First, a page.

Originally published in the North Lake Tahoe Bonanza (link), February 14, 2011. Although I consider myself an optimist, there's one medical topic I find it hard to be hopeful about: childhood obesity. Once fodder for easy jokes, obese children are anything but a laughing matter. Several billion dollars are spent each year treating children for diseases once confined to adults: diabetes, heart disease, back problems, sleep apnea. Even sadder, many children will have to endure the physical and emotional consequences of obesity throughout their lives.
What's most difficult is that although society is increasingly educated about the issue, the causes seem too entrenched for anyone to tackle. That's hard to believe, as this epidemic is so recent. Thirty years ago, obese children were rare exceptions. What's changed?
It's nice to say kids just need to eat less and exercise more. Although this is part of the problem, it's facile and misses the truth: kids aren't eating many more calories per day than they were thirty years ago. Really. The big change has been in what we eat, not how much.
We've been duped into believing that sugary fruit and energy drinks and coffee milkshakes are healthy, leading us to drink more calories. They're not healthy. Unfortunately, children who drink a single sweetened beverage a day double their risk of obesity and diabetes. If a doctor gave a child that much sugar we would call it a glucose tolerance test, and we'd be trying to overwhelm their insulin system to test for diabetes.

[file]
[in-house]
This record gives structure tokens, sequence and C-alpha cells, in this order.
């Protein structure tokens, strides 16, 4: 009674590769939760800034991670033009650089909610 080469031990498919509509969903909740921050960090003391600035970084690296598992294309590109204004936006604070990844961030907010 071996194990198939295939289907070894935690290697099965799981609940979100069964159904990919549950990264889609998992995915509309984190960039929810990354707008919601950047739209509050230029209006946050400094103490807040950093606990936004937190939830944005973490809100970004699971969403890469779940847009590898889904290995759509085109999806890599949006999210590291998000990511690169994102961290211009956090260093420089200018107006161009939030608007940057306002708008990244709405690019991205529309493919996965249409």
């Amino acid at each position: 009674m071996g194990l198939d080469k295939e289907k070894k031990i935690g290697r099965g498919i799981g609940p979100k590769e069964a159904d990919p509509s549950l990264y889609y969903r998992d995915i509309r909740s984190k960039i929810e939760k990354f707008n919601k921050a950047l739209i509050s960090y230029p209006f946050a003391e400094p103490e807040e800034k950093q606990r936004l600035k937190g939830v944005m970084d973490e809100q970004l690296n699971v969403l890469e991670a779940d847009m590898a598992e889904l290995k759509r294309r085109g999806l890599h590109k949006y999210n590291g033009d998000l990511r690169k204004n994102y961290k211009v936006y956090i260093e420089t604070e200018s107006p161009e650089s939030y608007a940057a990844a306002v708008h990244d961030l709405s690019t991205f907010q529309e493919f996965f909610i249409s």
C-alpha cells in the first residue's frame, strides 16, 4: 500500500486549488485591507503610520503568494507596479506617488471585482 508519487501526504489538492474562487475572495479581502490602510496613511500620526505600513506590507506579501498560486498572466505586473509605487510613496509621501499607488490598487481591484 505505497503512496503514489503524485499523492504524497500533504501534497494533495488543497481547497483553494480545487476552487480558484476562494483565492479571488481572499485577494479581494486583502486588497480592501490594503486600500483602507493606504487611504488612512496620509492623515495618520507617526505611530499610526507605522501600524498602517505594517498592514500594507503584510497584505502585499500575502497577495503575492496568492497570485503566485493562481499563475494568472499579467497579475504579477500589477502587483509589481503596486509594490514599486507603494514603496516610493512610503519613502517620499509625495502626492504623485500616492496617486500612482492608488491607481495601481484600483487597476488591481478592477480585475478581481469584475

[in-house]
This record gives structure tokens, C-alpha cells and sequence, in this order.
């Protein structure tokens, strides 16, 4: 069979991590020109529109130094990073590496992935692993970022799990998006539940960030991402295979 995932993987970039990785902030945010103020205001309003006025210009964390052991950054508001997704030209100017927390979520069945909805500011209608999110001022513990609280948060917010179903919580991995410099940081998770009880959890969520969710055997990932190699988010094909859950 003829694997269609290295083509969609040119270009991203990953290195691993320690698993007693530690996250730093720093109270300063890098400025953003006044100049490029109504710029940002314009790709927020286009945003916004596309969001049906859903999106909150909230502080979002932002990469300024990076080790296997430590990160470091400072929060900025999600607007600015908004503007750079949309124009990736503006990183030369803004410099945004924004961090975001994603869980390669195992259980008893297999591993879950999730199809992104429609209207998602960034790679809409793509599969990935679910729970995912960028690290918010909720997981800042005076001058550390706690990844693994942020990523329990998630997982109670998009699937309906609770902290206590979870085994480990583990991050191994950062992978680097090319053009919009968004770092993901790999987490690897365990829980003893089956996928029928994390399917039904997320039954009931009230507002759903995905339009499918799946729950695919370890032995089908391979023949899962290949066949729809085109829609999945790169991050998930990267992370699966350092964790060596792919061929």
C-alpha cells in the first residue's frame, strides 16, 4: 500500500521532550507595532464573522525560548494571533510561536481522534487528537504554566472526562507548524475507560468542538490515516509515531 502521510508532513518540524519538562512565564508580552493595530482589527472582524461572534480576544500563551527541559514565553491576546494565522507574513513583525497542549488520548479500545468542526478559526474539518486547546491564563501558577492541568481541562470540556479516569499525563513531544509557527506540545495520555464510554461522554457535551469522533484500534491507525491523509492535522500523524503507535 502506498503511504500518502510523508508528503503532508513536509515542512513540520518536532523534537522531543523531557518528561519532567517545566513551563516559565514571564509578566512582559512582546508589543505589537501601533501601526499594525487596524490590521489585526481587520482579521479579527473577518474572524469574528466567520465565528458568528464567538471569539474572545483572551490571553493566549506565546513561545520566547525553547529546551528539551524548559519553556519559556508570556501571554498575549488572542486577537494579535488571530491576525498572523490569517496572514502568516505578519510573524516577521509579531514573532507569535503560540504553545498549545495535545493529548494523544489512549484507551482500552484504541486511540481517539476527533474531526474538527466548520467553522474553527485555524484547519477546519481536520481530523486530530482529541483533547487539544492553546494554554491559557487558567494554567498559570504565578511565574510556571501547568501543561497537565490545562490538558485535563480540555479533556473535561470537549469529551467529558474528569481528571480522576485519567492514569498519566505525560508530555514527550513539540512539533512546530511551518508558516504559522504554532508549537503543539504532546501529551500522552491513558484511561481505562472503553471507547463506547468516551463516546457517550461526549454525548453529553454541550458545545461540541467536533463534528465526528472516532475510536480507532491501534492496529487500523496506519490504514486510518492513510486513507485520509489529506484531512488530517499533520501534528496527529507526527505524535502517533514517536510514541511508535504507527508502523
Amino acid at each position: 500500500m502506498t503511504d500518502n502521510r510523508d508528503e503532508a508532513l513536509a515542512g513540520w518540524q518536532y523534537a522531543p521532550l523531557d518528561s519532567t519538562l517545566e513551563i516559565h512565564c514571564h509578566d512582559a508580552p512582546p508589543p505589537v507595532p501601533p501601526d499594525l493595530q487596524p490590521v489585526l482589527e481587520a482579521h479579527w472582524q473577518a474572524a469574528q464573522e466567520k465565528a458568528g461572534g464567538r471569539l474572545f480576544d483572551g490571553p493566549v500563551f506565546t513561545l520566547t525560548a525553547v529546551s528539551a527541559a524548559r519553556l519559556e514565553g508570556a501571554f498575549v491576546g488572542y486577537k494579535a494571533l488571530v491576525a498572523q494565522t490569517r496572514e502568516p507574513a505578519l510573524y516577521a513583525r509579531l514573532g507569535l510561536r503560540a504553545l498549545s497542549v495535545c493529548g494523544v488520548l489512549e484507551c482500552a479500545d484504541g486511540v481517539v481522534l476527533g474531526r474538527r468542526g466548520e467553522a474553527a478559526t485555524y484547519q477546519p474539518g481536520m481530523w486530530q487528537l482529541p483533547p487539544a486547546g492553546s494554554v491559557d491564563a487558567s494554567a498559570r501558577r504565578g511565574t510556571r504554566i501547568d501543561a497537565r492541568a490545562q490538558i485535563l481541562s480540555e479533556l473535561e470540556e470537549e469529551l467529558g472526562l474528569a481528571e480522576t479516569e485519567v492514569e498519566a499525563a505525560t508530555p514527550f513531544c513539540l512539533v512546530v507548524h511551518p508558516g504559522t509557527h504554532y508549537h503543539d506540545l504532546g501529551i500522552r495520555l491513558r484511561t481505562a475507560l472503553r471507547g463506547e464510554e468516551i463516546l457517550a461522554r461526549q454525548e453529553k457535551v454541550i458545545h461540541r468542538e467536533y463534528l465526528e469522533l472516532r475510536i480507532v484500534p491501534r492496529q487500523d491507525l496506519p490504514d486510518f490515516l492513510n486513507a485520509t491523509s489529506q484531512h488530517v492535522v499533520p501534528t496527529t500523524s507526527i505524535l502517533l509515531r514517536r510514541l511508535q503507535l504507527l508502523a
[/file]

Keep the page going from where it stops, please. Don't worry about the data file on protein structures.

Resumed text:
We eat outside the home more, and restaurant foods are high in fat and cheap refined carbohydrates. The few fruits and vegetables we eat are reduced to nutritional worthlessness, and meat is usually processed keeping costs down, while increasing fat content and reducing healthy protein to a minimum.
When meals are consumed at home, it's often grab and go, with refined carbohydrates and corn-based foods taking center stage. Gone are the days of the family meal with stern requirements to “eat your vegetables.”
Activity is certainly lower. We live tied to electronic devices that amuse our brains, but not our bodies. Gym classes are gone and we live in a society increasingly distanced from the need to move as part of daily routine. Exercise used to happen naturally, but now we need to set aside time in out busy schedules to “just do it.”
A true solution will take major change in what we subsidize and advertise as food and how we move and behave. Even how we think about health as a long-term goal to feel and function well, not just fit into a smaller pair of jeans.
Until then, we can only address this issue one child at a time. For children to change their eating and behavior, the entire family needs to change. Sugary beverages have to go. More meals and snacks need to be focused on real food — fruits, vegetables, and lean proteins with less processing. It's hard and expensive, but being obese and sick is hard and expensive, too.
I hope that as people make changes and feel a difference they will tell others and the idea will spread until the demand for better options grows. Until then, please feed your children, and yourself, as if your bodies need to last a lifetime. They do.
— Dr. Rebecca Gelber is an Incline Village resident and graduate of The Johns Hopkins School of Medicine. She is an adjunct professor with the UNR School of Medicine and practices locally at Tahoe Aesthetic and Integrative Medicine, 775-298-1750, www.tahoemedicalspa.com.